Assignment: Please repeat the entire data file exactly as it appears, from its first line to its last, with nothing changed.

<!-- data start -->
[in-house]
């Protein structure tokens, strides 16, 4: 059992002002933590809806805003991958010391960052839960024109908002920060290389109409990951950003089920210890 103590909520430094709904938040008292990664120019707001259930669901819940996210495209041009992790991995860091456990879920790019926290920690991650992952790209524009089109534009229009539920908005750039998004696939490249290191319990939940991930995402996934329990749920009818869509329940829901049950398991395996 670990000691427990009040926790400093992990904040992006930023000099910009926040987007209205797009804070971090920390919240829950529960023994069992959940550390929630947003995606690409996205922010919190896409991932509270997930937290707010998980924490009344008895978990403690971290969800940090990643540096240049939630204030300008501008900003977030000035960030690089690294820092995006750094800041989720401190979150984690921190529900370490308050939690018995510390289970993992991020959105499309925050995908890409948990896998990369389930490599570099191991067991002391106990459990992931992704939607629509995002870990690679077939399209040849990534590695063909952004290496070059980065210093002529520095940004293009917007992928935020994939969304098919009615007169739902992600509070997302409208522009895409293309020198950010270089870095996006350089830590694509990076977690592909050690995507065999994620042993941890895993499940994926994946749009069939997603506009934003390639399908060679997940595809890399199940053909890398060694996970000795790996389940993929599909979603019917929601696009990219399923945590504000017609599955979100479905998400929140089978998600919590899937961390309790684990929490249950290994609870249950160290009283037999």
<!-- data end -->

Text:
[in-house]
């Protein structure tokens, strides 16, 4: 059992002002933590809806805003991958010391960052839960024109908002920060290389109409990951950003089920210890 103590909520430094709904938040008292990664120019707001259930669901819940996210495209041009992790991995860091456990879920790019926290920690991650992952790209524009089109534009229009539920908005750039998004696939490249290191319990939940991930995402996934329990749920009818869509329940829901049950398991395996 670990000691427990009040926790400093992990904040992006930023000099910009926040987007209205797009804070971090920390919240829950529960023994069992959940550390929630947003995606690409996205922010919190896409991932509270997930937290707010998980924490009344008895978990403690971290969800940090990643540096240049939630204030300008501008900003977030000035960030690089690294820092995006750094800041989720401190979150984690921190529900370490308050939690018995510390289970993992991020959105499309925050995908890409948990896998990369389930490599570099191991067991002391106990459990992931992704939607629509995002870990690679077939399209040849990534590695063909952004290496070059980065210093002529520095940004293009917007992928935020994939969304098919009615007169739902992600509070997302409208522009895409293309020198950010270089870095996006350089830590694509990076977690592909050690995507065999994620042993941890895993499940994926994946749009069939997603506009934003390639399908060679997940595809890399199940053909890398060694996970000795790996389940993929599909979603019917929601696009990219399923945590504000017609599955979100479905998400929140089978998600919590899937961390309790684990929490249950290994609870249950160290009283037999």